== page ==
Black people are too intent on holding on to wrongdoings from the past. Therefore, they keep blaming someone else for their problems. The list of wrongs done to Black people throughout their history in the U.S. that are still resonating in their lives today is extensive and extremely disturbing. As a result of hundreds of years of subjugation in an oppressive, racist system, Black households have one-tenth the wealth of white households in this country. While the Civil Rights Era enabled African-Americans to make great advances in the past 40 years — achieving high school, college and post-graduate degrees at accelerating rates — the disparities are still enormous and will take many generations to overcome without direct intervention. And by the way, the leveling of the playing field helps white people by enabling previously disadvantaged citizens to contribute to the nation’s economy to the full extent of their potential. If Blacks weren’t committing so much crime, they wouldn’t get so much attention from police. The common impulse of whites has always been to blame Blacks for pathologies that whites played a central role in creating. Criminologist Charles Silberman wrote in 1978 that “it would be hard to imagine an environment better calculated to evoke violence than the one in which black Americans have lived.” Pretending Black crime is a Black-created problem is like pretending New Orleans never got hit by a hurricane. Since the epidemic of unarmed Blacks being killed by police comes not when Black crime is high but when it is at its lowest level in generations, this argument that police are in Black communities because of the prevalence of crime appears not to be substantiated by the facts. Homicides committed by African-Americans declined by half between 1991 and 2008. Since the early 1990s, arrests of Black juveniles have plunged by more than half. In New York City, where Eric Garner was killed by police, the rate of homicides by Blacks is down by 80 percent. In Chicago, where most murders are committed by African-Americans, the number last year was the lowest since 1965 — and this year’s could be lower yet. And yet Blacks continue to be killed by police. Exploding crime in the Black community doesn’t appear to be the impetus. Most of the nation’s criminals are Black.
The New York Times reported in 2008 that the U.S. makes up 5 percent of the world’s population but has 25 percent of the world’s prisoners, with more than 2.3 million people behind bars.
Arrests from the “War on Drugs” show the disparity between whites and Blacks. According to TheWashington Post, “one in five Black Americans would spend time behind bars due to drug laws out of 1.5 million people arrested annually.” According to the Human Rights Watch, African-Americans are arrested for drug offenses at rates two to 11 times higher than the rate for whites. Marc Mauer, executive director of the Sentencing Project, stated in May 2009 congressional testimony that “African-Americans, who are 13 percent of the population and 14 percent of drug users, are not only 37 percent of the people arrested for drugs but 56 percent of the people in state prisons for drug offenses.”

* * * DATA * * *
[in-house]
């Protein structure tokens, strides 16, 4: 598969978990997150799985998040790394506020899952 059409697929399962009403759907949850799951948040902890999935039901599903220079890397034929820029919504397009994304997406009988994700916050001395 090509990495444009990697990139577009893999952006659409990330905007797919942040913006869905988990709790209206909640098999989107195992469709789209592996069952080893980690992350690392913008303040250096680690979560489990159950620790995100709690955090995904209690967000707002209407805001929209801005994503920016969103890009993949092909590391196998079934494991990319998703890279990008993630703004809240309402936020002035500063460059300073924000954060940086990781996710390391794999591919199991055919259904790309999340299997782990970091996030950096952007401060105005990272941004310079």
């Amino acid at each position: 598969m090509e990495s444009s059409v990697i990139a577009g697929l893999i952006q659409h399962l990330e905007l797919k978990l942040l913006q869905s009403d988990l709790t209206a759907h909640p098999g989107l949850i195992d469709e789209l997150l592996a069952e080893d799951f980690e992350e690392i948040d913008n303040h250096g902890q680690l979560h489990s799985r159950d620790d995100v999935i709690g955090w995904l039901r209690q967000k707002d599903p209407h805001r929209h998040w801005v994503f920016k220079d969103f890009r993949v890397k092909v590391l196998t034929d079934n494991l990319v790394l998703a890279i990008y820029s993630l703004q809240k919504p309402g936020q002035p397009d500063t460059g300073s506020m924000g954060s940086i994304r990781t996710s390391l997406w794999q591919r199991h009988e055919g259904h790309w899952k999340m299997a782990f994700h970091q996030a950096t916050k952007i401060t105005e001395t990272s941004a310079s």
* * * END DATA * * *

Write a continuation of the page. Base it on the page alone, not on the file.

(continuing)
Black people just want to live off the government instead of working. The largest group of food-stamp recipients is white; 45 percent of all beneficiaries are children; and most people eligible for Medicaid are families with children in which at least one person in the household has a job. Despite ample and objective statistics showing that most welfare recipients are white families with children, the stereotype of the welfare queen persists. As for food stamps, whites made up 48 percent of recipients of the Supplemental Nutrition Assistance Program (SNAP) in 2012, while Blacks were 26 percent of recipients and Hispanics were 21 percent. “You’re talking about the working poor, and it’s a pretty sympathetic group,” said Tom Perriello of the Center for American Progress Action Fund. “They’re not welfare queens driving Cadillacs. These are people trying to pay the bills and keep the lights on.” The connection of Black people to these entitlement programs by white elites has been an insidious and cynical way of building opposition to them among poor whites — the group who actually benefits from them more than any other group. Black people aren’t interested in education. Newly freed slaves were responsible for the creation of their own public education system in the South — a system that substantially influenced the separate public education system that developed for whites. In Georgia, when schools for freed people opened in early 1865, they were crowded to overflowing. Within a year of Black freedom, at least 8,000 former enslaved people were attending schools in Georgia; eight years later, Black schools struggled to contain nearly 20,000 students. This faith in education as a path out of poverty has not waned much over the years for Black people, though a lack of adequate funding by government for the schools of the poor has worked to sap the zeal for education in many Black communities. But for the most part, the lack of educational achievement of many Black children follows from the extraordinary rates at which their fathers are arrested and incarcerated, which means these men can contribute little or nothing to save their children from lives spent in poverty. Black people don’t support their own. Black history is replete with examples of the myriad ways that Black people have supported each other over time, such as the cooperative economic model that allowed places like “Black Wall Street” in Tulsa, Oklahoma, to thrive in the early 1900s — before it was burned down by angry whites in 1921. In Durham, North Carolina, Blacks came together to support each other in business to such a degree that their business district was also nicknamed “Black Wall Street.” In fact, in her book, “Collective Courage: A History of African American Cooperative Economic Thought and Practice,” author Jessica Gordon Nembhard, political economist and professor of community justice and social economic development at John Jay College in New York City, showed that Black history in the U.S. is filled with examples of Blacks supporting each other, such as the Colored Farmers National Alliance and Cooperative Union, which existed from 1886 to 1891 to aid Black farmers with challenges such as mortgage payments and marketing. At its height, it had more than 1 million members and branches/cooperative stores in the ports of Norfolk, Virginia; Charleston, South Carolina; Mobile, Alabama; New Orleans and Houston. In recent years, as the middle- and upper-income Blacks have dispersed, leading to the creation of many largely poor Black neighborhoods, the myth has taken hold that Blacks deny each other much-needed support. In many ways, it is a consequence of economic progress, where some Blacks no longer feel the same powerful pull of racial solidarity. But as the recent #BlackLivesMatter protests have demonstrated, Blacks are still bound to be there for each other when fighting outside foes.